Skrip - tyur' - i - ent: adj. Possessing the violent desire to write.


#265 In which our hero writes his daughters a letter regarding the day things changed.

Dear Lily & Macey,

Earlier today I witnessed the inauguration of the 44th President of the United States. Barack Obama has been president for almost 11 hours. Now, by “witnessed,” I mean I watched it on TV… there were more than two million people actually there in the streets of D.C., a crowded, cold environment that I had no desire to be part of. That said, it was amazing to watch. So many people wanted to be there because it was a big event. Perhaps, one of the biggest that I’ll ever witness.

You’re only five- and three-years-old, respectively, right now, so the importance of this event is wholly lost on you. And, God willing, it will always be lost on you. That is to say, when you’re old enough to care about such things, having a black president hopefully won’t be anything special.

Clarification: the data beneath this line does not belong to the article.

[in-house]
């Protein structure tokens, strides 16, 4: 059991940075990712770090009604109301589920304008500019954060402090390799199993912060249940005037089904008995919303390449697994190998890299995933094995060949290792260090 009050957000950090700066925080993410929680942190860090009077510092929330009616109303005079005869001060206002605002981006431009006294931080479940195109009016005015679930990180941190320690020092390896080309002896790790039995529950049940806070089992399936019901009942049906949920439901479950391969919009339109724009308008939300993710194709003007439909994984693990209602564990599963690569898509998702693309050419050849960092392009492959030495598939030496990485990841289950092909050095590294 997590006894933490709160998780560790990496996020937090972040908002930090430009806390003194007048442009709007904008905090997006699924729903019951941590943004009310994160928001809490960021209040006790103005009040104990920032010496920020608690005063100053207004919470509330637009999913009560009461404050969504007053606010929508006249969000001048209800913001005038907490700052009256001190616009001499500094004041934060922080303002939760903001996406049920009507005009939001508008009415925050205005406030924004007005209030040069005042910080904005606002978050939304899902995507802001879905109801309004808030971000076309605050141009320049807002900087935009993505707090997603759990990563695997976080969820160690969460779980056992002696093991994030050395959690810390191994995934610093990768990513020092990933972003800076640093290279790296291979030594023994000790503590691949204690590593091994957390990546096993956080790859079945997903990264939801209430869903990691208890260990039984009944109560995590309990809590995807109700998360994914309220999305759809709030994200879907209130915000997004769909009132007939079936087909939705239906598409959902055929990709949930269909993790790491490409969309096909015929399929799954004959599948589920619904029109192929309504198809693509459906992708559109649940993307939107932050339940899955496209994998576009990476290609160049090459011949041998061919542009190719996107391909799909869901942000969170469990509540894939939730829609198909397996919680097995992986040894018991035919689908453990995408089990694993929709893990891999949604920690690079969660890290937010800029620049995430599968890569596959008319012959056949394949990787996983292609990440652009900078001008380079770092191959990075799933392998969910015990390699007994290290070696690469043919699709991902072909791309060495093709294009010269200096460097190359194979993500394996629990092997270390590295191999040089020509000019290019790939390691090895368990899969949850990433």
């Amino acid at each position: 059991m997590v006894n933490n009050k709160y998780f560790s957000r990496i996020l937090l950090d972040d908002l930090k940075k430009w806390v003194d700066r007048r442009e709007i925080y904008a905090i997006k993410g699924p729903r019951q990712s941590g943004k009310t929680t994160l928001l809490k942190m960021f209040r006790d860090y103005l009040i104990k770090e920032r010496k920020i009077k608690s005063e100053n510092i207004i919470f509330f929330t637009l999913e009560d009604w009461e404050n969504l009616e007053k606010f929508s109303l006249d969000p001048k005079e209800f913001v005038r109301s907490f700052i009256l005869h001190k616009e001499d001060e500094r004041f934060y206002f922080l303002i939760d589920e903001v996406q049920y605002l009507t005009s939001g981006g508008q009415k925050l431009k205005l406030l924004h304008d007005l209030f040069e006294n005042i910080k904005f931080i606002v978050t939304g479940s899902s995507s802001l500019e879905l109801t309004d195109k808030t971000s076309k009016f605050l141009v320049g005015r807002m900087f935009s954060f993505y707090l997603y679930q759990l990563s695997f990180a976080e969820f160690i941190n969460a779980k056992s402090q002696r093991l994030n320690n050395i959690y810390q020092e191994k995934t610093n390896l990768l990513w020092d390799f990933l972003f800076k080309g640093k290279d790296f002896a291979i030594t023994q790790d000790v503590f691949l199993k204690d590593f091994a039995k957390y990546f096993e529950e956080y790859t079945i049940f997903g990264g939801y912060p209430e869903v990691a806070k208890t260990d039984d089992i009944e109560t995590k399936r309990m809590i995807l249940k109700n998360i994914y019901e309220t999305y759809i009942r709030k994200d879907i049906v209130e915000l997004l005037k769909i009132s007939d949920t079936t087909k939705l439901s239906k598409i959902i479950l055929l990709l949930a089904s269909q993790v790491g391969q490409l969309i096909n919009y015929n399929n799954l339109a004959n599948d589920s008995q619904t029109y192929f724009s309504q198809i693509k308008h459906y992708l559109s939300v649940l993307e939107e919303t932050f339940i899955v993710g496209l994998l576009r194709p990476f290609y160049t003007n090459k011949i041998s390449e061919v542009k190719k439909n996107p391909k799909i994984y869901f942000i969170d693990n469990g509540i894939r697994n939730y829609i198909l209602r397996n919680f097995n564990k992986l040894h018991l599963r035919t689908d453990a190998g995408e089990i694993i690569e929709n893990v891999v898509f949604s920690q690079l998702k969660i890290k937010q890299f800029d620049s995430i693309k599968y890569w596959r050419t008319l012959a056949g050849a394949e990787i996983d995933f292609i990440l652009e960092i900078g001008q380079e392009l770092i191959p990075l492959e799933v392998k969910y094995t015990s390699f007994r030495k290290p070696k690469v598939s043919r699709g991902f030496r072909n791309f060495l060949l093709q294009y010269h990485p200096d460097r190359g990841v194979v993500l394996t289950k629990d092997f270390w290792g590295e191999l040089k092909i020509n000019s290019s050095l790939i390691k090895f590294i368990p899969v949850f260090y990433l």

But right now, it is special. Because America, the wonderful, exciting, forward-looking country that she is, is also pretty backwards in many ways. Like our puritan attitudes about sex, or our constant meddling with other cultures, to name two examples. Sadly, these are things that I don’t expect to have changed when you’re older.

But today… today we, as a country, seemed to turn a corner. We did something that many people thought to be unattainable: we elected a black man to the highest office in the nation. That’s a big deal. Because that means a lot of people voted for the guy; actually, more people voted for him that any other presidential candidate in history. Black and white alike. I voted for him, and so did your mother.